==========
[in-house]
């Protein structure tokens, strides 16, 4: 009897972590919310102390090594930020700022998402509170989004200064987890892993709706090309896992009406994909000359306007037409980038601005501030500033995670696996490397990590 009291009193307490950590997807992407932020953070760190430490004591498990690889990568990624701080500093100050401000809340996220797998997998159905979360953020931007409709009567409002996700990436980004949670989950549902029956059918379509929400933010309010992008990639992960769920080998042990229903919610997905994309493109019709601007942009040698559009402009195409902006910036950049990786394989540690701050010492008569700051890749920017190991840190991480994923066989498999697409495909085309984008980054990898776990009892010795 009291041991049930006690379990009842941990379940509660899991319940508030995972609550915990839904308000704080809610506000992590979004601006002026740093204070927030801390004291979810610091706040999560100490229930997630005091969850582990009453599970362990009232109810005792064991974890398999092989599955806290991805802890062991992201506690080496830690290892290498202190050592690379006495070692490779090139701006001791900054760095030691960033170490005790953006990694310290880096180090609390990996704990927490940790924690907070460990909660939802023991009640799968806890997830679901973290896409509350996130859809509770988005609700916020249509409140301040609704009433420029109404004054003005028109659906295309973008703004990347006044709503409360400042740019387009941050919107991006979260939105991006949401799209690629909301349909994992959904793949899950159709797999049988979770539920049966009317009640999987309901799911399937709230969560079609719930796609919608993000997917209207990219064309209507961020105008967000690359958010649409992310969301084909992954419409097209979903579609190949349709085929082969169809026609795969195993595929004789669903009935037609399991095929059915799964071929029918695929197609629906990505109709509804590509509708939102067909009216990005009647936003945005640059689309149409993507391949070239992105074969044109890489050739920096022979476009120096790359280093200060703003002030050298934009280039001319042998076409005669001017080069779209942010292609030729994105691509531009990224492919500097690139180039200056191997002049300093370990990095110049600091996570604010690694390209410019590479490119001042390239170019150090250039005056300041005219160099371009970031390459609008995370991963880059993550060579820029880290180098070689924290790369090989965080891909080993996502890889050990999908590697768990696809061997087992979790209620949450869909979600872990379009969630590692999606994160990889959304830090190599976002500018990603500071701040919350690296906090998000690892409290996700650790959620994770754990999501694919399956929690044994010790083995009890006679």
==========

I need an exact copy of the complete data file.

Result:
[in-house]
């Protein structure tokens, strides 16, 4: 009897972590919310102390090594930020700022998402509170989004200064987890892993709706090309896992009406994909000359306007037409980038601005501030500033995670696996490397990590 009291009193307490950590997807992407932020953070760190430490004591498990690889990568990624701080500093100050401000809340996220797998997998159905979360953020931007409709009567409002996700990436980004949670989950549902029956059918379509929400933010309010992008990639992960769920080998042990229903919610997905994309493109019709601007942009040698559009402009195409902006910036950049990786394989540690701050010492008569700051890749920017190991840190991480994923066989498999697409495909085309984008980054990898776990009892010795 009291041991049930006690379990009842941990379940509660899991319940508030995972609550915990839904308000704080809610506000992590979004601006002026740093204070927030801390004291979810610091706040999560100490229930997630005091969850582990009453599970362990009232109810005792064991974890398999092989599955806290991805802890062991992201506690080496830690290892290498202190050592690379006495070692490779090139701006001791900054760095030691960033170490005790953006990694310290880096180090609390990996704990927490940790924690907070460990909660939802023991009640799968806890997830679901973290896409509350996130859809509770988005609700916020249509409140301040609704009433420029109404004054003005028109659906295309973008703004990347006044709503409360400042740019387009941050919107991006979260939105991006949401799209690629909301349909994992959904793949899950159709797999049988979770539920049966009317009640999987309901799911399937709230969560079609719930796609919608993000997917209207990219064309209507961020105008967000690359958010649409992310969301084909992954419409097209979903579609190949349709085929082969169809026609795969195993595929004789669903009935037609399991095929059915799964071929029918695929197609629906990505109709509804590509509708939102067909009216990005009647936003945005640059689309149409993507391949070239992105074969044109890489050739920096022979476009120096790359280093200060703003002030050298934009280039001319042998076409005669001017080069779209942010292609030729994105691509531009990224492919500097690139180039200056191997002049300093370990990095110049600091996570604010690694390209410019590479490119001042390239170019150090250039005056300041005219160099371009970031390459609008995370991963880059993550060579820029880290180098070689924290790369090989965080891909080993996502890889050990999908590697768990696809061997087992979790209620949450869909979600872990379009969630590692999606994160990889959304830090190599976002500018990603500071701040919350690296906090998000690892409290996700650790959620994770754990999501694919399956929690044994010790083995009890006679």